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Nobel Peace Prize Winner
To Give Agricultural Achievement Lecture

Norman Borlaug Norman Borlaug, Nobel Peace Prize recipient and distinguished professor of international agriculture at Texas A&M University, will be the 2000 Agricultural Achievement Lecturer for the Sam Houston State University Department of Agricultural Sciences.

Borlaug's lecture will be titled "Food Needs for the World Population for the Year 2025." It will be presented at 6 p.m. Nov. 28 in the Lowman Student Center Ballroom on the SHSU campus. The public is invited to attend at no charge.

Borlaug, who has been honored by scores of governments, universities, scientific associations, farmer groups, and civic associations, holds approximately 45 honorary doctorates and belongs to the academies of science of 12 nations. He has served on two U.S. presidential commissions--on world hunger and on science and technology.

Although a scientist with outstanding contributions, perhaps Borlaug's greatest achievement has been his unending struggle to integrate the various streams of agricultural research into viable technologies and to bring agricultural research advances to fruition in farmers' fields.

It was in the research stations and farmers' fields of Mexico that Borlaug developed successive generations of wheat varieties with broad and stable disease resistance, broad adaptation to growing conditions across many degrees of latitude, and with exceedingly high yield potential.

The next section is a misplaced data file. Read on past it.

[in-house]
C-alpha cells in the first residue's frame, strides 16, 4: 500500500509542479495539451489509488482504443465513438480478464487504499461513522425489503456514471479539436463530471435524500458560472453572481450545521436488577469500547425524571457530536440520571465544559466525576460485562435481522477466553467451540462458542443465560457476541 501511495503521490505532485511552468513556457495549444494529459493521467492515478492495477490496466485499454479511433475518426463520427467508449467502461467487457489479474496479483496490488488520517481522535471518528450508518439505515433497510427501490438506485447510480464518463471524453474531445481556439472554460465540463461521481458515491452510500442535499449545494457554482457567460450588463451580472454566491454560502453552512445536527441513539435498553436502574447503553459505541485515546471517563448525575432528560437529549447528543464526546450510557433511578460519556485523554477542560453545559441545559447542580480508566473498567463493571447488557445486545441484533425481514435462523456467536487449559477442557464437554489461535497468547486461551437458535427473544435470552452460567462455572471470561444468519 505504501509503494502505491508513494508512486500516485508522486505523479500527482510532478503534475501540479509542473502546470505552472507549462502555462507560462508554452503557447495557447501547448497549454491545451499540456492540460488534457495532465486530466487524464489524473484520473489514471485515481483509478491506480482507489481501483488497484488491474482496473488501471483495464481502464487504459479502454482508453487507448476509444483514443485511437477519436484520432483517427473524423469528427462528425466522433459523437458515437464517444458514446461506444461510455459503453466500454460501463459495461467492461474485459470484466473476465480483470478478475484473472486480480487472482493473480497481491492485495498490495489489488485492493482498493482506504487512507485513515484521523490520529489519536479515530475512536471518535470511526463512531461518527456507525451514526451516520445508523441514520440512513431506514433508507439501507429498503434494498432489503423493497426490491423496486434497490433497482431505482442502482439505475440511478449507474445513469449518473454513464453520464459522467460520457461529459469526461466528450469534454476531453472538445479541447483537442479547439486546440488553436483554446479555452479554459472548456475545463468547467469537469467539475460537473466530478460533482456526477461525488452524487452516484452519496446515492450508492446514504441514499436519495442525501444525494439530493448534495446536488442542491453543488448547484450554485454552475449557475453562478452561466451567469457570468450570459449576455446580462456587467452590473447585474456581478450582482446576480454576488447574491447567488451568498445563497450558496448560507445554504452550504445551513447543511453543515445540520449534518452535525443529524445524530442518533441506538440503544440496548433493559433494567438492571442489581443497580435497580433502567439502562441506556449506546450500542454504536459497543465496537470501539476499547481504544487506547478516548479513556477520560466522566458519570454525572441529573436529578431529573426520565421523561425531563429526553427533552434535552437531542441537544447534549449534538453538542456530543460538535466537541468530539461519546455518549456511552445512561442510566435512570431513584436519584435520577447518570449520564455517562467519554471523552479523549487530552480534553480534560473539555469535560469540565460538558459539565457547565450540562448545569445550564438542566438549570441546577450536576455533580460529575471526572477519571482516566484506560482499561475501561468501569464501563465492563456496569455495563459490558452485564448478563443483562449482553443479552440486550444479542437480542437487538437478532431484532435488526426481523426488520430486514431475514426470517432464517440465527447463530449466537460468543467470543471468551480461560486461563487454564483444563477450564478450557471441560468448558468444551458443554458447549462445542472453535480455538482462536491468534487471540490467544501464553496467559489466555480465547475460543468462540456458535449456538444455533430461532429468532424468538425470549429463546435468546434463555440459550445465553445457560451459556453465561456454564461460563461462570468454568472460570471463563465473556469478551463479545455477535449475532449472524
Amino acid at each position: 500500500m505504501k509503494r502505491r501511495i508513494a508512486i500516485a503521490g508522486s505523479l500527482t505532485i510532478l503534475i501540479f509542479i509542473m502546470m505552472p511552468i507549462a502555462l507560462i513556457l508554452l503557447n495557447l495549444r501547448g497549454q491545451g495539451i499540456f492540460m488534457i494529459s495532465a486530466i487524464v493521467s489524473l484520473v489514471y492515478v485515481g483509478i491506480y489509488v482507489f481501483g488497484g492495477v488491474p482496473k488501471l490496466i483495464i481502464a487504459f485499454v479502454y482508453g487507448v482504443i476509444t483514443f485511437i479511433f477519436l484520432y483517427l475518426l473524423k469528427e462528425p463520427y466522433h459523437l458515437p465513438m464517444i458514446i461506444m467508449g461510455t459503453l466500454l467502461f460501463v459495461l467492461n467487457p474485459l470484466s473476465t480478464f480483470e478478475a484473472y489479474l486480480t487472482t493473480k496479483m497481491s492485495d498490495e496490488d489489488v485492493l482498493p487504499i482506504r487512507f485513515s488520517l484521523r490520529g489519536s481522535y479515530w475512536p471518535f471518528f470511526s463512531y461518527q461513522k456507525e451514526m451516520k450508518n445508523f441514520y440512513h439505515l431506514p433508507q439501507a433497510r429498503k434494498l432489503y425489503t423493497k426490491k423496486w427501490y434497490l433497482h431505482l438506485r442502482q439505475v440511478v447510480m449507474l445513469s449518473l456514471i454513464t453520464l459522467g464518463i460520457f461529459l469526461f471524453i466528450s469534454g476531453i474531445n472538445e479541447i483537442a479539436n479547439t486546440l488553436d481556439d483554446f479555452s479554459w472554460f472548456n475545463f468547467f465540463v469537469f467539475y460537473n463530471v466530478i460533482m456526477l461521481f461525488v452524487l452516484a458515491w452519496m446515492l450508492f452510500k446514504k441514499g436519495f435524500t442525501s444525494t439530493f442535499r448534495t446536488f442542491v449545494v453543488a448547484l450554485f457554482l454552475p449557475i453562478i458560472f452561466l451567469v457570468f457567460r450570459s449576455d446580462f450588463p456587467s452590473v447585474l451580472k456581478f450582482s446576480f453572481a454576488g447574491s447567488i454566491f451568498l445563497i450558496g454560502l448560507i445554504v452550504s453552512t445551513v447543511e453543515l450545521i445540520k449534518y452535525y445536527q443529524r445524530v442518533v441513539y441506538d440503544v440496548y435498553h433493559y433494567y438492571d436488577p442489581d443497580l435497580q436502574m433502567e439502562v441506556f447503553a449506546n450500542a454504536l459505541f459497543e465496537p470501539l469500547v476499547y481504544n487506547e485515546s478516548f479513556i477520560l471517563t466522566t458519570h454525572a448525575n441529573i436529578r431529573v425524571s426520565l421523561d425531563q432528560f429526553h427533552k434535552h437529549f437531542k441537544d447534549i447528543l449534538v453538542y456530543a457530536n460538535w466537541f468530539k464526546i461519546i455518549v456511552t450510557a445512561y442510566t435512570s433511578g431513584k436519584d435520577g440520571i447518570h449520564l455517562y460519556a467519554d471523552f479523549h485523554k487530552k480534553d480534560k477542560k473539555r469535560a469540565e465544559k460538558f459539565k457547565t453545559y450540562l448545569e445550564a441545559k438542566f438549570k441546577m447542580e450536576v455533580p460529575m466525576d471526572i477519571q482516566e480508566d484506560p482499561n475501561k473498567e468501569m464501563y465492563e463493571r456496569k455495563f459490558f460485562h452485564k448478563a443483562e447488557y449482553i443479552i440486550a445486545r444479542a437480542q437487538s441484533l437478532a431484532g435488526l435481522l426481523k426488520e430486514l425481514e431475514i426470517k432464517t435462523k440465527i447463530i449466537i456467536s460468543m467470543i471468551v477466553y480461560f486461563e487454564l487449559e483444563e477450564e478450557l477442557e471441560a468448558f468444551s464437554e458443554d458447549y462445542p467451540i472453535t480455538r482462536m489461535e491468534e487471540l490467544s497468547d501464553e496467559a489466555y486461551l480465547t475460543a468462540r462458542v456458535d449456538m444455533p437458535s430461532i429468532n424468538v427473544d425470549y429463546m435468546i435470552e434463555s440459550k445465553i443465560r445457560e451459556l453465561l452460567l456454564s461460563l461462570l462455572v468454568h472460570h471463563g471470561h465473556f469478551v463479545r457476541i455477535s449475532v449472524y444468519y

These wheats and improved crop management practices transformed agricultural production in Mexico during the 1940s and 1950s and later in Asia and Latin America, sparking what today is known as the "Green Revolution."

"The high-yielding wheat varieties that Norman Borlaug and his many scientific colleagues developed are today grown on more than 65 million hectares (161 million acres) throughout the world and may well be responsible for saving tens of millions of people from starvation," said Bobby Lane, who chairs the SHSU agriculture department.

"The impact of his work on world agriculture has been nothing short of spectacular. Over the past 35 years, wheat production in India has increased from 12 to 76 million metric tons; in Pakistan from 4.5 to 21 million metric tons; and in the world from 300 to 650 million metric tons."

Borlaug's directorships of the Population Crisis Committee and Population Communications International reflect his long-term concern with the world population explosion and the pressure it places on global natural resources, in the quest to feed a world that is now growing by nearly 100 million people per year.

Born in Iowa, Borlaug is now 86 and continues his work from his Texas base at College Station. He was awarded the Nobel Peace Prize in 1970.

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SHSU Media Contact: Frank Krystyniak
Nov. 17, 2000
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